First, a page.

I would like to know how to write my own floor function to round a float down.
Is it possible to do this by setting the bits of a float that represent the numbers after the comma to 0?
If yes, then how can I access and modify those bits?
You can do bit twiddling on floating point numbers, but getting it right depends on knowing exactly what the floating point binary representation is. For most machines these days its IEEE-754, which is reasonably straight-forward. For example IEEE-754 32-bit floats have 1 sign bit, 8 exponent bits, and 23 mantissa bits, so you can use shifts and masks to extract those fields and do things with them. So doing trunc (round to integer towards 0) is pretty easy:
First, we extract the exponent field, and use that to calculate how many bits after the decimal point are present in the number. If there are more than the size of the mantissa, then we just return 0. Otherwise, if there's at least 1, we mask off (clear) that many low bits. Pretty simple. We're ignoring denormal, NaN, and infinity her, but that works out ok, as they have exponents of all 0s or all 1s, which means we end up converting denorms to 0 (they get caught in the first if, along with small normal numbers), and leaving NaN/Inf unchanged.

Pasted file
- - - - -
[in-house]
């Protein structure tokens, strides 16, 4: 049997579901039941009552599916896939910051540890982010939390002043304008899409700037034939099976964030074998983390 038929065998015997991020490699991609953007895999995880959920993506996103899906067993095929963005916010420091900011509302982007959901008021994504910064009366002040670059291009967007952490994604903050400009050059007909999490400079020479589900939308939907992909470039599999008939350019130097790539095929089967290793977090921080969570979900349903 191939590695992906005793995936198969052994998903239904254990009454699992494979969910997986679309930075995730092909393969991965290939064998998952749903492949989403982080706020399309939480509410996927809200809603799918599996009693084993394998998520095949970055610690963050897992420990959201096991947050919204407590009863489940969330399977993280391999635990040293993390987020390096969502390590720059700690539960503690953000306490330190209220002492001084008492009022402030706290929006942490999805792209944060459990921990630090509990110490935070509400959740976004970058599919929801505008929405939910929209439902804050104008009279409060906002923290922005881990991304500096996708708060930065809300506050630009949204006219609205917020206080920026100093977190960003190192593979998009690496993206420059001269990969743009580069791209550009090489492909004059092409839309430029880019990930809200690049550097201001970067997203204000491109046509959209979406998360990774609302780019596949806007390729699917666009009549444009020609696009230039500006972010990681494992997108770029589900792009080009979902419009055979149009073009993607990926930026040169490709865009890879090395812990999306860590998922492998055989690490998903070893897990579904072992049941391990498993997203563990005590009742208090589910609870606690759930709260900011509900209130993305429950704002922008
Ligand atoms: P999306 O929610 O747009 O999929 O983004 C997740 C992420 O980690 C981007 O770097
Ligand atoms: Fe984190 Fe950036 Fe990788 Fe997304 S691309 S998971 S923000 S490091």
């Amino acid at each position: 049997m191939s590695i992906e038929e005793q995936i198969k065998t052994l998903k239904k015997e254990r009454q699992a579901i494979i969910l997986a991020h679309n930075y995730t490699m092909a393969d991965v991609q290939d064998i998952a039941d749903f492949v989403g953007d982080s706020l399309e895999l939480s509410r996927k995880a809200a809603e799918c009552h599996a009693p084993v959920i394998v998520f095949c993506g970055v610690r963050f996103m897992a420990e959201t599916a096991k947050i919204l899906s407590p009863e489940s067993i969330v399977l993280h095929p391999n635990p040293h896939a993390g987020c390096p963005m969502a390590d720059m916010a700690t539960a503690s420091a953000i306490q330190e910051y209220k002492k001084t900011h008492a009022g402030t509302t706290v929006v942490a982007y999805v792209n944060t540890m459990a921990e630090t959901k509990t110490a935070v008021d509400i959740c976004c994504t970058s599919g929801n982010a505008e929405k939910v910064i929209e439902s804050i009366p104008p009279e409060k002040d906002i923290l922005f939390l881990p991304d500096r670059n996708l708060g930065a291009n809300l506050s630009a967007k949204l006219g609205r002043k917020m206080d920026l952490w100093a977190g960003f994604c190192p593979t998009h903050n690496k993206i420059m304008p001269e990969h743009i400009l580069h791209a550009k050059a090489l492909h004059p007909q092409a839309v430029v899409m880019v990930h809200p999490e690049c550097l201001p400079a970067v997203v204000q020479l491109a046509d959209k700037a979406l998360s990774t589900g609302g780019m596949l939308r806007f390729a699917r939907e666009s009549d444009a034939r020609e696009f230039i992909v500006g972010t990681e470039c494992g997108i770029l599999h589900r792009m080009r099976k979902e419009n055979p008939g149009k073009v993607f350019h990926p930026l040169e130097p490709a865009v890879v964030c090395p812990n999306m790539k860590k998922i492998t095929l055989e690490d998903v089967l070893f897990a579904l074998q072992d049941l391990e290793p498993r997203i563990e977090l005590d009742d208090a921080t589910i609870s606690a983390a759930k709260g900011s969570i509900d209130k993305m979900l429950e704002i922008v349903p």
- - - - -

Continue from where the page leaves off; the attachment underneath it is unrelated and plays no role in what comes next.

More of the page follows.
To do a floor, you'd also need to look at the sign, and rounds negative numbers 'up' towards negative infinity.
Note that this is almost certainly slower than using dedicated floating point intructions, so this sort of thing is really only useful if you need to use floating point numbers on hardware that has no native floating point support. Or if you just want to play around and learn how these things work at a low level.
Define from scratch. And no, setting the bits of your floating point number representing the numbers after the comma to 0 will not work. If you look at IEEE-754, you will see that you basically have all your floating-point numbers in the form:
So to implement flooring, you can get the xyzxyzxyz and shift left by abc+1 times. Drop the rest. I suggest you read up on the binary representation of a floating point number (link above), this should shed light on the solution I suggested.
NOTE: You also need to take care of the sign bit. And the mantissa of your number is off by 127.
Here is an example, Let's say you have the number pi: 3.14..., you want to get 3.
Pi is represented in binary as
This translate to
The above I get directly from Wikipedia. Since e is 1. You will want to shift left s by 1 + 1 = 2, so you get 11 => 3.
This will pretty much be faster than any bit twiddling you can come up with. And it works on all computers (with floats) instead of just one type.